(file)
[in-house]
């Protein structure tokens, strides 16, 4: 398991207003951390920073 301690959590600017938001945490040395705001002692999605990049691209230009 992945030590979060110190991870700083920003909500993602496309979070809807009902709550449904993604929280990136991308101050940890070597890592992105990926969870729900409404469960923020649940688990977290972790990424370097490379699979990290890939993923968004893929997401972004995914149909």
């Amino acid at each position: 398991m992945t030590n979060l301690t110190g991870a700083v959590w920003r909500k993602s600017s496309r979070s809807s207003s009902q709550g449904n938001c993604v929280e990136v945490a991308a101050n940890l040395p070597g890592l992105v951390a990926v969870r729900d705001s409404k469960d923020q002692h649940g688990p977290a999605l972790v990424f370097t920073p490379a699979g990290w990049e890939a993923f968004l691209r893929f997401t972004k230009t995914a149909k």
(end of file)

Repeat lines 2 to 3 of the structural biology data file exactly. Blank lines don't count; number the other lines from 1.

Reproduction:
């Protein structure tokens, strides 16, 4: 398991207003951390920073 301690959590600017938001945490040395705001002692999605990049691209230009 992945030590979060110190991870700083920003909500993602496309979070809807009902709550449904993604929280990136991308101050940890070597890592992105990926969870729900409404469960923020649940688990977290972790990424370097490379699979990290890939993923968004893929997401972004995914149909």
């Amino acid at each position: 398991m992945t030590n979060l301690t110190g991870a700083v959590w920003r909500k993602s600017s496309r979070s809807s207003s009902q709550g449904n938001c993604v929280e990136v945490a991308a101050n940890l040395p070597g890592l992105v951390a990926v969870r729900d705001s409404k469960d923020q002692h649940g688990p977290a999605l972790v990424f370097t920073p490379a699979g990290w990049e890939a993923f968004l691209r893929f997401t972004k230009t995914a149909k």